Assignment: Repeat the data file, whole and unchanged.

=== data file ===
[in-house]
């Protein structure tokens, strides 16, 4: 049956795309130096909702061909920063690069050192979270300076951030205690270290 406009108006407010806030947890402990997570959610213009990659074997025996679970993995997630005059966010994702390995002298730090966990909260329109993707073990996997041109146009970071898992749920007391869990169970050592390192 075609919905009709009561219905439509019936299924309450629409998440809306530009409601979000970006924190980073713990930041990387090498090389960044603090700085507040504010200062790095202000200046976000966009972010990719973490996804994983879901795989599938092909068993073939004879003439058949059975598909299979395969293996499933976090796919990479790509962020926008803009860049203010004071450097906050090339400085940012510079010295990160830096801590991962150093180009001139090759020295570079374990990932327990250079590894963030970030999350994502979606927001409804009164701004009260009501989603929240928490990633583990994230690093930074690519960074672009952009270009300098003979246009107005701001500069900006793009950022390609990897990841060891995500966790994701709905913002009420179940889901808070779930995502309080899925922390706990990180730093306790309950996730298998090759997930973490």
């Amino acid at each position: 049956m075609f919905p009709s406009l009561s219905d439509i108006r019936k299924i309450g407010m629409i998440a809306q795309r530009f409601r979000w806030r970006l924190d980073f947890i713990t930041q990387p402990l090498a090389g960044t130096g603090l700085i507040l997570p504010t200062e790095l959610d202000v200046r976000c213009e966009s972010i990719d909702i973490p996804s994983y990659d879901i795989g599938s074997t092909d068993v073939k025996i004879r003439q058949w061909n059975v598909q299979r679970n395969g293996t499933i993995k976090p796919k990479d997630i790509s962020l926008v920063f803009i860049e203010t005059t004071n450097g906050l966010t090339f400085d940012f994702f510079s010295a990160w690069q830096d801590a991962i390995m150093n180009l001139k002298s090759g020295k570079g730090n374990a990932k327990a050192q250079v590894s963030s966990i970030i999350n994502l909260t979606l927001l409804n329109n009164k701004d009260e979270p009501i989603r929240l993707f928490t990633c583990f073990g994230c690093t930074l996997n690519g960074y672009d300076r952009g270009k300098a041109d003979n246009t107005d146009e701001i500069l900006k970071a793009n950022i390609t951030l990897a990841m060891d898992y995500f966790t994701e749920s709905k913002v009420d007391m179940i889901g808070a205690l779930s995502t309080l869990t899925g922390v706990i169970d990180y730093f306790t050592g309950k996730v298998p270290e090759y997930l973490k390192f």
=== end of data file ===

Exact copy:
[in-house]
């Protein structure tokens, strides 16, 4: 049956795309130096909702061909920063690069050192979270300076951030205690270290 406009108006407010806030947890402990997570959610213009990659074997025996679970993995997630005059966010994702390995002298730090966990909260329109993707073990996997041109146009970071898992749920007391869990169970050592390192 075609919905009709009561219905439509019936299924309450629409998440809306530009409601979000970006924190980073713990930041990387090498090389960044603090700085507040504010200062790095202000200046976000966009972010990719973490996804994983879901795989599938092909068993073939004879003439058949059975598909299979395969293996499933976090796919990479790509962020926008803009860049203010004071450097906050090339400085940012510079010295990160830096801590991962150093180009001139090759020295570079374990990932327990250079590894963030970030999350994502979606927001409804009164701004009260009501989603929240928490990633583990994230690093930074690519960074672009952009270009300098003979246009107005701001500069900006793009950022390609990897990841060891995500966790994701709905913002009420179940889901808070779930995502309080899925922390706990990180730093306790309950996730298998090759997930973490």
């Amino acid at each position: 049956m075609f919905p009709s406009l009561s219905d439509i108006r019936k299924i309450g407010m629409i998440a809306q795309r530009f409601r979000w806030r970006l924190d980073f947890i713990t930041q990387p402990l090498a090389g960044t130096g603090l700085i507040l997570p504010t200062e790095l959610d202000v200046r976000c213009e966009s972010i990719d909702i973490p996804s994983y990659d879901i795989g599938s074997t092909d068993v073939k025996i004879r003439q058949w061909n059975v598909q299979r679970n395969g293996t499933i993995k976090p796919k990479d997630i790509s962020l926008v920063f803009i860049e203010t005059t004071n450097g906050l966010t090339f400085d940012f994702f510079s010295a990160w690069q830096d801590a991962i390995m150093n180009l001139k002298s090759g020295k570079g730090n374990a990932k327990a050192q250079v590894s963030s966990i970030i999350n994502l909260t979606l927001l409804n329109n009164k701004d009260e979270p009501i989603r929240l993707f928490t990633c583990f073990g994230c690093t930074l996997n690519g960074y672009d300076r952009g270009k300098a041109d003979n246009t107005d146009e701001i500069l900006k970071a793009n950022i390609t951030l990897a990841m060891d898992y995500f966790t994701e749920s709905k913002v009420d007391m179940i889901g808070a205690l779930s995502t309080l869990t899925g922390v706990i169970d990180y730093f306790t050592g309950k996730v298998p270290e090759y997930l973490k390192f």